Hawkesbury residents of all walks were reminded today of the helping hand available to them at the Hawkesbury City Salvation Army, with the forecourt welcoming friends and strangers with the pleasing sight of fresh fruit and vegetables on display. This fresh produce is available for free at the entrance to the Community of Hope Centre each Tuesday morning, from 10am till 1pm during school terms. The Hope Market Day is a weekly service offered by Hawkesbury City Salvos Community of Hope to achieve two aims; to provide food assistance and security to those experiencing hardship, and to provide a community space for connection, assistance and referral. Indoors, citizens of all ages can be found enjoying a free cuppa and a safely-distanced chat. The Centre's lower level was also abuzz today, with Salvos distributing heavily-subsidised but high-quality food items to visitors via the discreet entrance, accessible by the Church's driveway. Wherever possible, Salvos and visitors alike were seen to be using commonsense to observe social distancing as they stuffed bags with essentials. For six years, Di Sweeney has been one of the Hawkesbury Salvos team to source and organise food to provide to locals. The service was originally kicked off after the group identified a need to replace the formerly-used supermarket gift cards with immediately-available food items, providing a much more efficient and cost-savvy service. She explains, "Sabine, myself and a few others realised that people were in need of food. We saw that they were coming to get money to buy food, and we thought, 'Why can't we cut that middle process out and buy the food for them?' Captain Belinda Atherton says that this expanded service results in greater convenience for community members as well as the capacity to provide more food to a family per visit.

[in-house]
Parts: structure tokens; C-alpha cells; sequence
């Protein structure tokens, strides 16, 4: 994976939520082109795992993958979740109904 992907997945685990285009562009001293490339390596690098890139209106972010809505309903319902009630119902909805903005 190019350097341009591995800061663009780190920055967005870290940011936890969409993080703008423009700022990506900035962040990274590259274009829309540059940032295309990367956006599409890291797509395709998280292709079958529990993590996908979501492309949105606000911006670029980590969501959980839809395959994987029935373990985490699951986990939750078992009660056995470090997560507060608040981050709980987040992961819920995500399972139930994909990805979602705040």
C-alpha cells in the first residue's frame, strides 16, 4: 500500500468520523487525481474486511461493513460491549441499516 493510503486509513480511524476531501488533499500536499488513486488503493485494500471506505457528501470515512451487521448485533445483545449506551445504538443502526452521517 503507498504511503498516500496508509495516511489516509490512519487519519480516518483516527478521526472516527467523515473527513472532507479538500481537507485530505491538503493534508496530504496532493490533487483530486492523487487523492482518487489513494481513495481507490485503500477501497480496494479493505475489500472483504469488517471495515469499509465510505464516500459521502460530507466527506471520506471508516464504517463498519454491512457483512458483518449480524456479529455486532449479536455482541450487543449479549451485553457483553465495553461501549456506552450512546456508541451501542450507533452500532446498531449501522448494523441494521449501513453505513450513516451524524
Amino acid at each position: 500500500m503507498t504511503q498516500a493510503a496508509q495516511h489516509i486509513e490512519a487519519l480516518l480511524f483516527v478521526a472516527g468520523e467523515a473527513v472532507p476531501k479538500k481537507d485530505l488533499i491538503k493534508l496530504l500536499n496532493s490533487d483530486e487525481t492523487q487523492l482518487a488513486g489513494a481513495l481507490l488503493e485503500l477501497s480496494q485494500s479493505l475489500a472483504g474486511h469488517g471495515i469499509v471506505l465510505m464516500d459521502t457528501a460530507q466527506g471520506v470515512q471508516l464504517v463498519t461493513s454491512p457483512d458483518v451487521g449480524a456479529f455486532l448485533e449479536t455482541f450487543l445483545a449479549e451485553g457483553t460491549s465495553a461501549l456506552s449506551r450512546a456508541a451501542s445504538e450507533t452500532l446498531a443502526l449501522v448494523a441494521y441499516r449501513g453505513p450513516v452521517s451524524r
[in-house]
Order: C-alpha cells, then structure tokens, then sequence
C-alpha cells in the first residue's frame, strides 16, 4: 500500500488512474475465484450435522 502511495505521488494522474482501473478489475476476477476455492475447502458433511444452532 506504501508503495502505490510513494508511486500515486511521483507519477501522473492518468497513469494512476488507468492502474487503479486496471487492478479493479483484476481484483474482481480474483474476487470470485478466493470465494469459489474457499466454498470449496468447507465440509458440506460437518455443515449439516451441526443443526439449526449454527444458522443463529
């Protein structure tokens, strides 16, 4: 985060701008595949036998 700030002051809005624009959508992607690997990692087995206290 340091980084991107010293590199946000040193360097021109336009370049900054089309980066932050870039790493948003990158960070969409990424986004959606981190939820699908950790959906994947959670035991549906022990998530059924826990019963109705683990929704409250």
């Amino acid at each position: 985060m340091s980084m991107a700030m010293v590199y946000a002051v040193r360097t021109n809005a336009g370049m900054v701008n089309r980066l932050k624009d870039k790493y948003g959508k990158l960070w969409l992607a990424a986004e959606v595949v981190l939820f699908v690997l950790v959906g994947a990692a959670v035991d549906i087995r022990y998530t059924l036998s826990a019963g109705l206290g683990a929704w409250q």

She says, "It allows people to use their income on other essentials, divert towards bills and save on food expenditure."
Di's heartfelt sincerity is obvious as she shares with me the personal stories of clients needing to access food assistance. She is overcome with an obvious intensity of emotion as she explains to me her experiences of being a part of providing relief to locals not only in need of food and shelter, but also compassion.
Hawkesbury community sector workers are daily witnesses of poverty trauma and fatigue, and challenges presented by pandemic have added new complexity to their missions. Some families accessing food assistance and other relief have been plunged into poverty by job losses or under-employment, and will need to access charity assistance for the first time. However, the help they need is never far away, with many community groups like the Salvos and their volunteers providing a service continuously over the crisis. They have done this while taking measures to minimise the risk to their own health.
Di says, "We're open weekly, so people can come and get a week's supply of food to last them. Most of it's pretty nutritious; it's not rubbish. There are quite a few home-cooked meals that we've been given. Second Bite have been very generous towards us."
Hawkesbury Salvos Community of Hope also have partnerships with Foodbank and Hawkesbury Community Kitchen.
Di says that the difference in clientele seeking support from the service has changed noticeably during the covid-19 crisis.
She explains, "There are people in more desperate situations, now, it seems. There are people who have no money and no food. So if we can give that person a hamper to go home with, that is one happy person. That's the goal of it all. So, don't be afraid to come and see us."
Hope Market Day: Tuesdays 10am-1pm.
290 George Street, Windsor.
Visitors wishing to access free produce are asked to bring their own bags.
To see the Community Centre of Hope's website (including contact details) click here.
For information on financial assistance available, please click here.